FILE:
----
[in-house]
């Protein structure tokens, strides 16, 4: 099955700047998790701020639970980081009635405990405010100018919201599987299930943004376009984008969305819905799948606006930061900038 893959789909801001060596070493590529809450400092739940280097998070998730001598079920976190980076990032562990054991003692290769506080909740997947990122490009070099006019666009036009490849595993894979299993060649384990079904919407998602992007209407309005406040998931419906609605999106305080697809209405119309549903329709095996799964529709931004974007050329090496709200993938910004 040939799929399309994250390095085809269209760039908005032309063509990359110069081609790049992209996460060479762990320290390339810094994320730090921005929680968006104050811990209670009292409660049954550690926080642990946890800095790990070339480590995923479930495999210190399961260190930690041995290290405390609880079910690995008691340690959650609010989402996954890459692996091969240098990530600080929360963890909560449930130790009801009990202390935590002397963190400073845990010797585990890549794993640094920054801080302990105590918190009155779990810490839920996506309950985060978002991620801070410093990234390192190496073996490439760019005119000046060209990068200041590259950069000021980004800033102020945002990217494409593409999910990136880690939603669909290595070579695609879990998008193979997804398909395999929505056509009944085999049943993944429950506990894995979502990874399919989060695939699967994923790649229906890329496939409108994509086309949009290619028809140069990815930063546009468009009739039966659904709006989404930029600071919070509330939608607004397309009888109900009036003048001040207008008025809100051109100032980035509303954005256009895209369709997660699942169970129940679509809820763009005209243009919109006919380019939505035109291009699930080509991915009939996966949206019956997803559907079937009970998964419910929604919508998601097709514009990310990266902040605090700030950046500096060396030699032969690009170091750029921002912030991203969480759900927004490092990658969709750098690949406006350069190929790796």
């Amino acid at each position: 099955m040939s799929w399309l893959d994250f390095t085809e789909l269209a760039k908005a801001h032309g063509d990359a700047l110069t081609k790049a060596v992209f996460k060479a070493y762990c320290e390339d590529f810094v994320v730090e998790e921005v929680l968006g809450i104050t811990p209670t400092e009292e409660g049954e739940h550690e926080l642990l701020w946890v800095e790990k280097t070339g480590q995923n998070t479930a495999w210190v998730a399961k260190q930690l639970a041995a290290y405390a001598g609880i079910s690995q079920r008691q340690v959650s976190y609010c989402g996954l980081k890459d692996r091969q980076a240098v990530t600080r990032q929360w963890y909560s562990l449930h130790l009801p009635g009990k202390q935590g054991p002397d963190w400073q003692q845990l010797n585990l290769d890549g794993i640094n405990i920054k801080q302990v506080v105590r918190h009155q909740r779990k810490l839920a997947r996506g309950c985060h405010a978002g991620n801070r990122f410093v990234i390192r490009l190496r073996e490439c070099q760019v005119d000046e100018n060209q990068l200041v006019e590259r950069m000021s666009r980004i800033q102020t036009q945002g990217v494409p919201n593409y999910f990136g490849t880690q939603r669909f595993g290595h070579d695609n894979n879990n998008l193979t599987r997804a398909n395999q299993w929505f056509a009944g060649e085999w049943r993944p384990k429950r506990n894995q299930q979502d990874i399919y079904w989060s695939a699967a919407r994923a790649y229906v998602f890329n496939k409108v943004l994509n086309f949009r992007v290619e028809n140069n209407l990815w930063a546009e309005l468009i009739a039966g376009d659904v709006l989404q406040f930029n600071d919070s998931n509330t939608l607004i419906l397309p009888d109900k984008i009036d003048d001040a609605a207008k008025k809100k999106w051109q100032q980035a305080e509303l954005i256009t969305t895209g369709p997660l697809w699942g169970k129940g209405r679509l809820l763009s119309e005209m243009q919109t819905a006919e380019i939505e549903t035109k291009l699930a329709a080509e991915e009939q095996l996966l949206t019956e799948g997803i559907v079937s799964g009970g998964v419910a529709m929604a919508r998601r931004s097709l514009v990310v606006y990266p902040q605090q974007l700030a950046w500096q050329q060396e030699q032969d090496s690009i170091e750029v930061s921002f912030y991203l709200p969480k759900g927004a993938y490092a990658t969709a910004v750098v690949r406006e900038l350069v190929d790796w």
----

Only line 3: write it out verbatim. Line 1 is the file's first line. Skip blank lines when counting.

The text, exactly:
């Amino acid at each position: 099955m040939s799929w399309l893959d994250f390095t085809e789909l269209a760039k908005a801001h032309g063509d990359a700047l110069t081609k790049a060596v992209f996460k060479a070493y762990c320290e390339d590529f810094v994320v730090e998790e921005v929680l968006g809450i104050t811990p209670t400092e009292e409660g049954e739940h550690e926080l642990l701020w946890v800095e790990k280097t070339g480590q995923n998070t479930a495999w210190v998730a399961k260190q930690l639970a041995a290290y405390a001598g609880i079910s690995q079920r008691q340690v959650s976190y609010c989402g996954l980081k890459d692996r091969q980076a240098v990530t600080r990032q929360w963890y909560s562990l449930h130790l009801p009635g009990k202390q935590g054991p002397d963190w400073q003692q845990l010797n585990l290769d890549g794993i640094n405990i920054k801080q302990v506080v105590r918190h009155q909740r779990k810490l839920a997947r996506g309950c985060h405010a978002g991620n801070r990122f410093v990234i390192r490009l190496r073996e490439c070099q760019v005119d000046e100018n060209q990068l200041v006019e590259r950069m000021s666009r980004i800033q102020t036009q945002g990217v494409p919201n593409y999910f990136g490849t880690q939603r669909f595993g290595h070579d695609n894979n879990n998008l193979t599987r997804a398909n395999q299993w929505f056509a009944g060649e085999w049943r993944p384990k429950r506990n894995q299930q979502d990874i399919y079904w989060s695939a699967a919407r994923a790649y229906v998602f890329n496939k409108v943004l994509n086309f949009r992007v290619e028809n140069n209407l990815w930063a546009e309005l468009i009739a039966g376009d659904v709006l989404q406040f930029n600071d919070s998931n509330t939608l607004i419906l397309p009888d109900k984008i009036d003048d001040a609605a207008k008025k809100k999106w051109q100032q980035a305080e509303l954005i256009t969305t895209g369709p997660l697809w699942g169970k129940g209405r679509l809820l763009s119309e005209m243009q919109t819905a006919e380019i939505e549903t035109k291009l699930a329709a080509e991915e009939q095996l996966l949206t019956e799948g997803i559907v079937s799964g009970g998964v419910a529709m929604a919508r998601r931004s097709l514009v990310v606006y990266p902040q605090q974007l700030a950046w500096q050329q060396e030699q032969d090496s690009i170091e750029v930061s921002f912030y991203l709200p969480k759900g927004a993938y490092a990658t969709a910004v750098v690949r406006e900038l350069v190929d790796w």